Hellas Jet will stop flying on May 10. The Athens-based low-fare carrier was started to capitalize on the Olympics boom that never quite materialized.
Ryanair, the European discount carrier, has been testing a hand-held entertainment system similar to the unit offered by some U.S. carriers. The airline now says that passenger response has been so poor that the system won't be deployed after all.
Airkenya/Regional Air, which offered flights between game parks in Kenya and Tanzania, has stopped flying. It was also a British Airways franchise, so check with BA if you are using the British carrier for a safari holiday.
Airport workers in Spain say they will strike on April 29 and May 4, the first and last days of a traditional long weekend.
Tel Aviv travelers take note: Substandard fuel supplies grounded many flights at Ben Gurion Airport this week. If you're flying to Israel, check with your carrier for an update.
Fly-Over Terrorism Bursts Into the Headlines
There was lots of pontificating earlier this month when KLM Flight 685 to Mexico City returned to Amsterdam after it was denied the right to fly over U.S. territory. Denial of "fly-over rights" is an extraordinary event and a lot of critics, with some justification, accused U.S. security officials of paranoia. But this time, at least, the government had legitimate reason for concern. At least one of the two Saudi passengers on board the KLM flight had been previously deported from the United States. Both had attended the same flight school as 9/11 hijacker Hani Hanjour. And both were denied entry into Britain several days after the plane returned to Amsterdam. The passengers, who are brothers, claimed they were en route to Mexico to visit their ill father, a retired Saudi government official. U.S. government sources admit that the Saudis' explanation also seems true. As a result of the incident, the U.S. government now wants advance notification of all passengers on board the approximately 500 daily flights that fly over U.S. soil each day. The foreign carriers involved are resisting.
Two government reports this week criticized the Transportation Security Administration, its management, its spending and the efficiency of airport screeners. That led Rep. John Mica (R-FL), chairman of the House aviation subcommittee, to insist that the nation should return to private screening.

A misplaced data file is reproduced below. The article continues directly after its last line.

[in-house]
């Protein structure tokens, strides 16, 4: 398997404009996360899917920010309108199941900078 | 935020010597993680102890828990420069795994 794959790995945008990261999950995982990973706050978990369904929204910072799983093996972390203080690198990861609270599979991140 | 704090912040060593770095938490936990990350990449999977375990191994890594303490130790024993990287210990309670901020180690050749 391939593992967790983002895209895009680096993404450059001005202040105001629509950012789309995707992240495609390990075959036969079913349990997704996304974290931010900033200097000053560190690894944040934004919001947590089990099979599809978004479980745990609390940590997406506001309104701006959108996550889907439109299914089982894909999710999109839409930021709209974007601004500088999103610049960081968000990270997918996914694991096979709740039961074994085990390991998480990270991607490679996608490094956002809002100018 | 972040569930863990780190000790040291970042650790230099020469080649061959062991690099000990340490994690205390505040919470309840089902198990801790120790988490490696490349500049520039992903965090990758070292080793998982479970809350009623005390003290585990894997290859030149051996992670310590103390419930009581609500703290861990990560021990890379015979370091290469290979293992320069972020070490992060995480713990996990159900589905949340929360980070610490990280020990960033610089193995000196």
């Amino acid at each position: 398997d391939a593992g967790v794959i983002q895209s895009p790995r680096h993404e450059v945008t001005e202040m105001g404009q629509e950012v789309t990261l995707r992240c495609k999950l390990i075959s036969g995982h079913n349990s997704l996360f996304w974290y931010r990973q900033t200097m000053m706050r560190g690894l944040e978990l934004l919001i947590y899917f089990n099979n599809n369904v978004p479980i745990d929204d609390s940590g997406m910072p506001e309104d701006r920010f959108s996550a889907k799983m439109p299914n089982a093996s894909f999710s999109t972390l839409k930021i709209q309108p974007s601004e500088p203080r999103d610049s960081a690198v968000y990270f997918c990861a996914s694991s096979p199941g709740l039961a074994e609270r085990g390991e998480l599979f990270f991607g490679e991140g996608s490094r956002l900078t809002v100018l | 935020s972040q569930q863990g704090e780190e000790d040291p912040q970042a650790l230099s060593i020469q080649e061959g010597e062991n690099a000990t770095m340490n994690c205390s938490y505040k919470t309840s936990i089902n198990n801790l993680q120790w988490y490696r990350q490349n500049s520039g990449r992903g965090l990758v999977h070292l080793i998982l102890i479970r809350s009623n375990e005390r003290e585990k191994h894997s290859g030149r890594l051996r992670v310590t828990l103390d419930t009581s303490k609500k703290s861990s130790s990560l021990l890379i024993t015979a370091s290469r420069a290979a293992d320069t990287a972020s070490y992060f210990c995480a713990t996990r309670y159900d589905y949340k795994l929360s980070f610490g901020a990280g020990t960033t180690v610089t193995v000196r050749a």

Warning: New security procedures in Dublin Airport have led to long delays at the screening checkpoints.
Business-Travel News You Need to Know
Amtrak now says that its high-speed Acela train service in the Boston-Washington Corridor will be off-line until the summer. The service, which has been plagued by reliability issues since its launch in December, 2000, has faulty brakes.
WestJet, the Canadian discount carrier, now offers online check-in.
President Bush says that he has ordered a review of a new policy that would require all travelers to carry passports when they travel to Mexico, the Caribbean or Canada. The program is currently scheduled to be implemented in phases beginning January 1.
As the Fare Plunges
Someone should take note of this historical fact: The new floor for transcontinental fares is now $69. That new low was reached on Monday when Independence Air launched still another fare sale and pegged the price of its nonstops from Dulles to Seattle, Los Angeles and San Jose at $69 one-way. (More details of the sale are on the Airlines Steals and Deals page.) Earlier this year, Independence offered transcon fares as low as $79. Last year, it was JetBlue Airways offering $89 fares. One other note: The current Independence Air sale pegs connecting coast-to-coast fares via Dulles at $99 one-way. That's something of a record, too.
Copyright © 1993-2005 by Joe Brancatelli. All rights reserved.